I emailed F today: "20 years ago I was in and out of labor, and wondering when I would see your little face."
20 years ago I had a baby due on April 23. I didn't have very many maternity outfits, and some of them were starting to get just a bit too tight. So on March 21, a Saturday, R and I went to the mall and I bought some pants, and maybe a shirt or two. We walked the entire length of the mall and back. Ha ha. I tell everyone who gets close to term and wishes their labor would start, "Go to the mall!"
Because I woke up in the wee hours with a funny little back pain that grabbed and held, and then crept around both sides to the front, squeezed, and let go. This continued the rest of the night. By morning the pains weren't any harder, or closer together, but they were undeniable. I was hungry and wanted my breakfast, but you aren't supposed to eat if you are in labor, so R and I decided to go to the hospital and let them tell me it was false labor so I could get some breakfast and get on with it. I remember having to pause a time or two on the way in from the parking lot because it was kind of hard to walk through those things.
Of course I had to put the gown on and get on the bed. The nurse hooked up the contraction-measuring belt and went about her business, then came back and looked at the printout and said to someone, "OK, call her doctor," and to my husband, "Go and get her admitted." I remember that being a bit of a shockeroo. That wasn't supposed to happen. They were supposed to send me home. I wasn't ready. Not yet. I had another month, didn't I?
But the doctor came in and took one look at my belly, and became very concerned. Even though as it turned out I was not dilating at all, she put me on terbutalin to stop the contractions. The OBGYN who did all of my prenatal care had sent me for a couple of ultrasounds because I didn't get big enough to suit her - only gained 23 pounds (from 108) and my stomach just didn't stick out very much. She ultimately decided that F and I were OK, but she was not on call when I went into labor.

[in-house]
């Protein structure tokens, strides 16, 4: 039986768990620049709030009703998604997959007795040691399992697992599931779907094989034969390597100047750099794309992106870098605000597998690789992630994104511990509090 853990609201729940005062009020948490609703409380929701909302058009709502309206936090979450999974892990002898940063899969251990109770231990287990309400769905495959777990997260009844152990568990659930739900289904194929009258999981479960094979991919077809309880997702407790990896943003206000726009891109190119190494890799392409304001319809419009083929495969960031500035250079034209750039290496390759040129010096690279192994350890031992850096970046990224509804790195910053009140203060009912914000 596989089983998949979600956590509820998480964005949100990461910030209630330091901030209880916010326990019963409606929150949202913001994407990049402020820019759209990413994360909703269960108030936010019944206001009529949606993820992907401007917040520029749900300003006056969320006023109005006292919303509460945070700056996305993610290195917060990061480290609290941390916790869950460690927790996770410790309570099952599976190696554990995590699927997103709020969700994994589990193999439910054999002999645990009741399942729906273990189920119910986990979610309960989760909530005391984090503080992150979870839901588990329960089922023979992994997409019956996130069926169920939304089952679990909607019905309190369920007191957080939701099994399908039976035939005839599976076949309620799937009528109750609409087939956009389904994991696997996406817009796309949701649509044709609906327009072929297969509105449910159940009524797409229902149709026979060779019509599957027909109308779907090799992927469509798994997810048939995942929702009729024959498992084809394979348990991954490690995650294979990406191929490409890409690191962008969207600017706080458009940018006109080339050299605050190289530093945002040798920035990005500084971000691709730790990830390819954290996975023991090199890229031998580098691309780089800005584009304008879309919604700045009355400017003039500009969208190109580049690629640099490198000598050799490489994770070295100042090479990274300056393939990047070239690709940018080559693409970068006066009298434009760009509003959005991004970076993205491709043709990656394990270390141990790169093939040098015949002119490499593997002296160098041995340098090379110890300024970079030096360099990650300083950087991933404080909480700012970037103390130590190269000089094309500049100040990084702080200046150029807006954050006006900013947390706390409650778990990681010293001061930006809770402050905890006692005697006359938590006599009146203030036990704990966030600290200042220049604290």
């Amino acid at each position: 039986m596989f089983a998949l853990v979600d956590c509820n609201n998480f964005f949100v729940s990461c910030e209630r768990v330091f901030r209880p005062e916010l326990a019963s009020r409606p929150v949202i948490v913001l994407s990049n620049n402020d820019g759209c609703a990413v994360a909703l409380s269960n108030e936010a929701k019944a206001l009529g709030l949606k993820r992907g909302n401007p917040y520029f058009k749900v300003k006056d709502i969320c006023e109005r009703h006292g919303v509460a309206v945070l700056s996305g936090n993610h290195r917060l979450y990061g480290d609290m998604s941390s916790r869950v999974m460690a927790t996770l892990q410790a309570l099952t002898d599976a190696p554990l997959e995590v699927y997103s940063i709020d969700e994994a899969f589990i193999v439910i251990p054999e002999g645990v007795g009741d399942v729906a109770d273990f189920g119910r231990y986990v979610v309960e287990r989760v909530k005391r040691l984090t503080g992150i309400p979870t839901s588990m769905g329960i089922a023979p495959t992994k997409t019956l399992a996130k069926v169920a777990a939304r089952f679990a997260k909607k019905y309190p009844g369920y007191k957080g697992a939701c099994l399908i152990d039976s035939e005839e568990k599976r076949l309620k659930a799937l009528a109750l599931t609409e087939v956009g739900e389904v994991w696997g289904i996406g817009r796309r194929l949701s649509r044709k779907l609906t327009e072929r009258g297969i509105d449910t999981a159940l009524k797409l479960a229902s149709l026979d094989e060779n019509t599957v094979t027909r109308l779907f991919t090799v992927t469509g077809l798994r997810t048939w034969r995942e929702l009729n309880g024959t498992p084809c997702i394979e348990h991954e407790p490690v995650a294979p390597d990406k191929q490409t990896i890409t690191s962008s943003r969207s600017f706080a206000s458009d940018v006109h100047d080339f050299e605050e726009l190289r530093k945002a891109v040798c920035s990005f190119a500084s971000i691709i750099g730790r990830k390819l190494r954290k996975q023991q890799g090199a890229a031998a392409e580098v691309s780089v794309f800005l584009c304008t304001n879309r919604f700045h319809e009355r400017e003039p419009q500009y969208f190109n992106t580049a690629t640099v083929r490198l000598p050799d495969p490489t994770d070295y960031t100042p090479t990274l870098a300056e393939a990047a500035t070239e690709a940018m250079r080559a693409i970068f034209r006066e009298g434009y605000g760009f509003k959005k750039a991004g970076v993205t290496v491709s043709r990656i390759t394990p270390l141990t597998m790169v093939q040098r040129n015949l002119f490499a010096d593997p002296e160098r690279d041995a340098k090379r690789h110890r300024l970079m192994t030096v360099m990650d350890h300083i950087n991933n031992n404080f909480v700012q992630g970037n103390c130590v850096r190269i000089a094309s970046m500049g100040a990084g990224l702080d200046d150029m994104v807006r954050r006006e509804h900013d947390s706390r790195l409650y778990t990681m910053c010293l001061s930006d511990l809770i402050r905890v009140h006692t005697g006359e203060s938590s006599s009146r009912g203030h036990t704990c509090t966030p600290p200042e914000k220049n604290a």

One also has to remember that there have been tremendous strides in caring for preterm babies in the last 20 years. It's possible for babies born 4 weeks early to have lung problems that they can treat now, but couldn't then.
So the doctor on call told me that she just didn't think F was ready, she was afraid the due date was a mistake; left the room to make a phone call and came back and said, OK, maybe I was 8 months along, but she still didn't want to take the risk.
They kept me overnight and sent me home with that wretched medicine. I stopped it on Thursday, when yet another doctor in the group checked me out and told me I had a 6.5-pound baby and it would be OK to go on and have her. But we went to the hospital three more times, to be sent home with the cruel diagnosis of "false labor". For the uninitiated, labor is "false" if the cervix is not dilating. The term has ABSOLUTELY NOTHING to do with the intensity, pain, or frequency of contractions. That third time I knew I probably wasn't any closer to giving birth but I was absolutely frantic from lack of sleep. The contractions woke me up every 4 to 10 minutes. I thought I would die, I wanted to sleep so bad.
May I interject here that I love, LOVE, Dr. Lamaze. I do not know how I would have gotten through that week without him.